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What's missing from this year's Oscar nominations

14 January 2020

"Greta Gerwig will be nominated for director, Lulu Wang for screenplay and Zhao Shuzhen, Song Kang-ho, Awkwafina, Lupita Nyong'o and Eddie Murphy will all get in for acting". Mary J. Blige did it in 2018 for "Mudbound" and Lady Gaga did it past year for "A Star Is Born".

Monday's Oscar nominations announcement came with a few surprises. Both are up for best actor, Banderas for "Pain and Glory" and Pryce for "The Two Popes".

Todd Phillips's "Joker", a bleak, arthouse take on the comic book villain starring Joaquin Phoenix, was just ahead of three films. (And yet 2019's best movie by and about white dudes - Uncut Gems - received zero nominations.) Yes, Little Women and Bong Joon-ho's Parasite were next in line with six each - and thank god for that - but it still felt overwhelmingly like Oscars voters were not simply ignoring an opportunity to celebrate the burgeoning diversity of the industry they represent: they were full-on pushing back against it by showering the old guard with as much love as possible.

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"The Irishman" helped Netflix to 24 nominations - the first time it has ever topped the studio count.

"Parasite", from South Korea, is the sixth film to be nominated for best worldwide film - before this year known as best foreign language film - and for best picture in the same year. In the ceremony's 90 years of existence, the Academy has only nominated five female directors and awarded one: Kathryn Bigelow, who won in 2009 for The Hurt Locker.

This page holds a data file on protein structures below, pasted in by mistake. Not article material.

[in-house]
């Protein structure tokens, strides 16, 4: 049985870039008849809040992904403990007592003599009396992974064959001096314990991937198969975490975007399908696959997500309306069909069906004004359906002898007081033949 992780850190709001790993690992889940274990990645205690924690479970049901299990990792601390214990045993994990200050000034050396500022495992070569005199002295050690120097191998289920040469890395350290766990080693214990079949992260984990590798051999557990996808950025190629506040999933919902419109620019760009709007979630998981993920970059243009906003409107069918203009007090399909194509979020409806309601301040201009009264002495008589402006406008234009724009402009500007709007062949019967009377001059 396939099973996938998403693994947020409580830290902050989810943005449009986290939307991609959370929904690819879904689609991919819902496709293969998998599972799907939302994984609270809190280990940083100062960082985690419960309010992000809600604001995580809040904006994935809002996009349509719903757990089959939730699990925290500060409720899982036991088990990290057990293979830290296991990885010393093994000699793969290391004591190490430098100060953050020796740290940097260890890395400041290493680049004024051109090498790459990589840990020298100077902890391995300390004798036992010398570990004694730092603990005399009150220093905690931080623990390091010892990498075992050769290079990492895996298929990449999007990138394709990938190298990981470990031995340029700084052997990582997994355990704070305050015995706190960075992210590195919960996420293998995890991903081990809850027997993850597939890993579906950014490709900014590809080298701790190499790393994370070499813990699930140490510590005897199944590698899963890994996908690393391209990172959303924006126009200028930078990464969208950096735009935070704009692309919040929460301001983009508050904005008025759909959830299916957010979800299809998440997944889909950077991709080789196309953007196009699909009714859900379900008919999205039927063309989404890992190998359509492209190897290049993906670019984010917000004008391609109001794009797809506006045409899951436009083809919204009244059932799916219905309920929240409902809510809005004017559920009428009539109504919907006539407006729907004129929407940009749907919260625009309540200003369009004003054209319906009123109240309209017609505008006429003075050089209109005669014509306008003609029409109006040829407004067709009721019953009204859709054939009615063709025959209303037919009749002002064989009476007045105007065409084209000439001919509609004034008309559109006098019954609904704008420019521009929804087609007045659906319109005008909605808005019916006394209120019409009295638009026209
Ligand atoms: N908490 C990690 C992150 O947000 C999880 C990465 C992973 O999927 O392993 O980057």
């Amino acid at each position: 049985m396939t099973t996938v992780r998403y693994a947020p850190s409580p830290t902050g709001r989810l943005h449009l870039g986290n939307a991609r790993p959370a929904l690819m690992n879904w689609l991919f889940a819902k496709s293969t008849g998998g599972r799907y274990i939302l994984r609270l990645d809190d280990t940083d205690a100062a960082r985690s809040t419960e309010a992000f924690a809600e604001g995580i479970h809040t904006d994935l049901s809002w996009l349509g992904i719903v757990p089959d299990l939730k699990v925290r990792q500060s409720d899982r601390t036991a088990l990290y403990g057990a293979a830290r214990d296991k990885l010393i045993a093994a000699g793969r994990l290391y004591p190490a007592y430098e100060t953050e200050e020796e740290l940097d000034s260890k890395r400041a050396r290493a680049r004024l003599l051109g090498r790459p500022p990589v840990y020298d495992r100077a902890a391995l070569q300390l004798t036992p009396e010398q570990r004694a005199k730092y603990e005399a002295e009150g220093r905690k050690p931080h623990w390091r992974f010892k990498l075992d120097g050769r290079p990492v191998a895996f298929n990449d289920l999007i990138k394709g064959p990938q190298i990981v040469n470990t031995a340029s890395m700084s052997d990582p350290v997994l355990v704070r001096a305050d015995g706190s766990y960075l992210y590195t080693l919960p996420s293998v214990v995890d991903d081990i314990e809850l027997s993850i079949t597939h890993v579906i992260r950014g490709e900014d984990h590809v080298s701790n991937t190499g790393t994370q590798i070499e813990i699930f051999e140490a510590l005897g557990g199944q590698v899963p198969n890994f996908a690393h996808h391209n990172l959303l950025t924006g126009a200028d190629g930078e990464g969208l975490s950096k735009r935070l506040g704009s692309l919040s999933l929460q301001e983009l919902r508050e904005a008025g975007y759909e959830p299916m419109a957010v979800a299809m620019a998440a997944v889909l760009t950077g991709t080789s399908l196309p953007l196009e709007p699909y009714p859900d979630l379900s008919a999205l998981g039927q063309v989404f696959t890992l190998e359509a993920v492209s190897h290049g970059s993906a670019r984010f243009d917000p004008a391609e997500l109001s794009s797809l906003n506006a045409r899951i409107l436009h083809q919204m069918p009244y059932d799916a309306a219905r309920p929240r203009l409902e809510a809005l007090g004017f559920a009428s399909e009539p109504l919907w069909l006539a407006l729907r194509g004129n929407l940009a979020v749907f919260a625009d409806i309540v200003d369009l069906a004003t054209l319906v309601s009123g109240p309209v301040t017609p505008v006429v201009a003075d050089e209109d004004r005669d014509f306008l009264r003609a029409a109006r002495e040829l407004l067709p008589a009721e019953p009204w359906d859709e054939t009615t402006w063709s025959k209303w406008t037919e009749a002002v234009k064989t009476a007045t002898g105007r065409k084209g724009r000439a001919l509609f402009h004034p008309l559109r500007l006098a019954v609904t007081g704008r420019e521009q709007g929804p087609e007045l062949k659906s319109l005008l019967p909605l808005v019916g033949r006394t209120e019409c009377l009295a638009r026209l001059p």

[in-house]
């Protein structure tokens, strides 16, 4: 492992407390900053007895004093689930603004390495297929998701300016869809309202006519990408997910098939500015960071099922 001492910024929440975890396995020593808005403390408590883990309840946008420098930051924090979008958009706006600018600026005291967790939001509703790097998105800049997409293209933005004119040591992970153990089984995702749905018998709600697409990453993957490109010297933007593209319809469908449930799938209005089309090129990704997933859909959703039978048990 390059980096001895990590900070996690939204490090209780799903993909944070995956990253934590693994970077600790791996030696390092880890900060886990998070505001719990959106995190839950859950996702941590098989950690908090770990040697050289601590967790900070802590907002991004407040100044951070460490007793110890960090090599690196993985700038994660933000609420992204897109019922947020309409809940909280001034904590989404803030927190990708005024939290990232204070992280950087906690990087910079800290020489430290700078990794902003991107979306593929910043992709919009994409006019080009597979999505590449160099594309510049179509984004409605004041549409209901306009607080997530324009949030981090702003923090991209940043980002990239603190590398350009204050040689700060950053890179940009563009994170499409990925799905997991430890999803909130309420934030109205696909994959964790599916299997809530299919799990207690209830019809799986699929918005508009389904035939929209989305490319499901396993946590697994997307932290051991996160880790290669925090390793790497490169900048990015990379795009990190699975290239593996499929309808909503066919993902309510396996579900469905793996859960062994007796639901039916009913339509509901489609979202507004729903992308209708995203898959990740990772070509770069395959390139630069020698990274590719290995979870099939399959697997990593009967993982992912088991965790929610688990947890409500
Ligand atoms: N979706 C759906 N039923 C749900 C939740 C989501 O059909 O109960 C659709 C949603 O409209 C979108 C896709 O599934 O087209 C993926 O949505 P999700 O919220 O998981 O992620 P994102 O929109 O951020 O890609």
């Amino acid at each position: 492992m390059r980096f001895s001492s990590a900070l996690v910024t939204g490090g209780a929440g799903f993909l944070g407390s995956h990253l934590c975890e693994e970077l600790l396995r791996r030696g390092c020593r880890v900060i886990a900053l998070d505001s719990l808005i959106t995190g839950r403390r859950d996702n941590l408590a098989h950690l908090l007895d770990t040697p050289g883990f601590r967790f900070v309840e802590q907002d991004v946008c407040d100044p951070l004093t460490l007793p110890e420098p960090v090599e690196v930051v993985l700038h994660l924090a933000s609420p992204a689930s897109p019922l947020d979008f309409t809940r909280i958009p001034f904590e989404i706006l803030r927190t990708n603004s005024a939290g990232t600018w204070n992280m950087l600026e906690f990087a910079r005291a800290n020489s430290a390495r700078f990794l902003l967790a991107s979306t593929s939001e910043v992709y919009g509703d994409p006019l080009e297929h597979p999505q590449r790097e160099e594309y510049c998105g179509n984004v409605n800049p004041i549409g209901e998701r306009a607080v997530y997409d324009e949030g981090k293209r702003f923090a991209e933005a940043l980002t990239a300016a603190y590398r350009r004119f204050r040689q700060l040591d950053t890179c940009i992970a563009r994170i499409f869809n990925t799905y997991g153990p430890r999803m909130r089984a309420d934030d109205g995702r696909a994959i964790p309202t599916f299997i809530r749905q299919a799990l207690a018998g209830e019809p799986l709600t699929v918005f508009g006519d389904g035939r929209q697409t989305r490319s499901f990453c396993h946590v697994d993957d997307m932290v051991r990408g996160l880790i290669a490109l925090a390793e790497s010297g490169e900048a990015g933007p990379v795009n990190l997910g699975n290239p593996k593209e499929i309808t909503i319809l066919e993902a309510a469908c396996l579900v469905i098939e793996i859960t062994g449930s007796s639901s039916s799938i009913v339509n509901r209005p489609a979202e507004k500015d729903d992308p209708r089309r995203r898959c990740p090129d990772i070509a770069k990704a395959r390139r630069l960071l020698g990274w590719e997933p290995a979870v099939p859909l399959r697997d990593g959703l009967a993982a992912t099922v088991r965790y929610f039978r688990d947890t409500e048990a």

It's already in the history books as the first South Korean film to be nominated for either best picture or best worldwide film.

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Thomas Newman, nominated for best original score for his work on "1917", is part of an extended family film-scoring dynasty with almost 100 nominations between them. John Williams got his 52nd on Monday morning - 47 for music scoring and five for original song. Both fall short of Walt Disney, however, who had 59.

Meanwhile, Robert De Niro was the biggest star overlooked in the best actor category for "The Irishman", although Martin Scorsese's director nod makes him the living director with the most Oscar nominations, with nine.

There really is an Oscar season.

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Another controversy is brewing after the Academy of Motion Picture Arts and Sciences (AMPAS) failed to nominate any female directors.